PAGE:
Lynn Nottage Quotes

  1. I can’t quite remember the exact moment when I became obsessed with writing a play about the seemingly endless war in the Democratic Republic of Congo, but I knew that I wanted to somehow tell the stories of the Congolese women caught in the cross-fire.
  2. Ultimately, we’re incredibly resilient creatures. People really do get on with the business of living.
  3. It’s much easier to conjure characters strictly from your imagination than to have to think about whether you’re representing people in a truthful way.
  4. I would like there to be gender equity. I would like the Broadway season to reflect sort of the demographic of the country.
  5. It is such a joy to join a legacy of amazing female playwrights who have managed to break through the glass ceiling and reinvigorate the Broadway stage by bringing a fresh and necessary perspective.
  6. I think folks who are resistant to engaging in art become less so once they encounter art that really reflects them.
  7. I am interested in people living in the margins of society, and I do have a mission to tell the stories of women of colour in particular. I feel we’ve been present throughout history, but our voices have been neglected.
  8. The presence of a bed changes the way people interact.
  9. As a woman of color, slowly and with some coercing, the not-for-profit theaters around the country are beginning to recognize and embrace the power of our stories, but with regards to Broadway and other commercial venues, we remain very much marginalized and excluded from that larger creative conversation.
  10. I teach at Columbia, and I’m always looking for books I can lose myself in during the 45 minutes I’m on the train.
  11. For me, the first thing is to tell a good story.
  12. By the time I reached 50, I’d accumulated many unresolved fears and desires.
  13. It’s very important for me to have dialogues across racial lines.
  14. It’s very easy, when we’re reading those articles on the 20th page of ‘The New York Times,’ to distance ourselves and say, ‘It’s someone else.’
  15. My parents are avid consumers of art, collectors of African American paintings, and have always gone to the theater. My mother has always been an activist, too. As long as I can remember, we were marching in lines.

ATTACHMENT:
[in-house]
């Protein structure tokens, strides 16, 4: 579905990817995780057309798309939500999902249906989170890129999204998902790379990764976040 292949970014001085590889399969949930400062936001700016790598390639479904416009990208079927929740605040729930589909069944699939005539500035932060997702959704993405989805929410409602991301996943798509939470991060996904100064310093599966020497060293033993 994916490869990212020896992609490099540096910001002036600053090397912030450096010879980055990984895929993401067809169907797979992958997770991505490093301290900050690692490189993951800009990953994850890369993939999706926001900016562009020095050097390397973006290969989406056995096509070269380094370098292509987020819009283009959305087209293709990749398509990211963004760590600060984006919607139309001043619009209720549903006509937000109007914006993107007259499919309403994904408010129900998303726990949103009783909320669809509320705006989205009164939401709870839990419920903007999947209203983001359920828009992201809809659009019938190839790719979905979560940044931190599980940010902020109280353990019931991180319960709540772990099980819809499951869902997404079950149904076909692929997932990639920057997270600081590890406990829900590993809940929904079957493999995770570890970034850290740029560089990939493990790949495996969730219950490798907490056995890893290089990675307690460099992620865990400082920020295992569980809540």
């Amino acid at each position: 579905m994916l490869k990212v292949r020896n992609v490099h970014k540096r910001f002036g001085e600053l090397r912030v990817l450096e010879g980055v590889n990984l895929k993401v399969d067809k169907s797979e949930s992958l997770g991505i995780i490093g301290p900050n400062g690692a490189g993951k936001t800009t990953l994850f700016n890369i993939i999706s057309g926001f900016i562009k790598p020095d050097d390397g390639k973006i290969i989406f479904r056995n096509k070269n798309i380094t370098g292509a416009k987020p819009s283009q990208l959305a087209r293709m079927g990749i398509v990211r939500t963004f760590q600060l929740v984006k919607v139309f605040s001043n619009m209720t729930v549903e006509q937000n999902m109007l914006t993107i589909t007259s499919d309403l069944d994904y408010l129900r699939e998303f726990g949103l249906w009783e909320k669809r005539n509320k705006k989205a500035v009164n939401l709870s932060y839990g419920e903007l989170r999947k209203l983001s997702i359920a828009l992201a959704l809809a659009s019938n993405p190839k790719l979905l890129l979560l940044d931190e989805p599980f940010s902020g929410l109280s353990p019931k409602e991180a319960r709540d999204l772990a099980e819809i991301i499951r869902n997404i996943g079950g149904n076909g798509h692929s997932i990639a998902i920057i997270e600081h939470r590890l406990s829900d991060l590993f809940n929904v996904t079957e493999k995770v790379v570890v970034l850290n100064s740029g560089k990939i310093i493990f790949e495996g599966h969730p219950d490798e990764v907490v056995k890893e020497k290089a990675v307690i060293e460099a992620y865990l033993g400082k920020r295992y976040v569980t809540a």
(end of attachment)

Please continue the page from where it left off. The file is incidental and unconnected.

16. Each play I write has its own unique origin story.
  17. ‘Ruined’ was a play which was somewhat of an anomaly in that I did not take a commission until it was finished because I really wanted to explore the subject matter unencumbered. Otherwise, I felt as though I’d have the voice of dramaturges and literary managers saying, ‘This is great, but we’ll never be able to produce it.’
  18. Women are standing up and leaning forward and asserting their power.
  19. The theatre should reflect America as it’s lived in today. And that is a multicultural America.
  20. If the Tony Awards want to remain relevant in the American theater conversation, then they need to embrace the true diversity of voices that populate the American theater.
  21. People probably have different philosophies about this, but I think that when you’re first shaping the play and trying to find a character, the initial actors that develop it end up imprinting on it – you hear their voices; you hear their rhythms. You can’t help but to begin to write toward them during the rehearsal process.
  22. I remain committed to telling the stories of women of the African diaspora, particularly those stories that don’t often find their way into the mainstream media.
  23. In the business of war, the role of women is really to maintain normalcy and ensure that there is cultural continuity.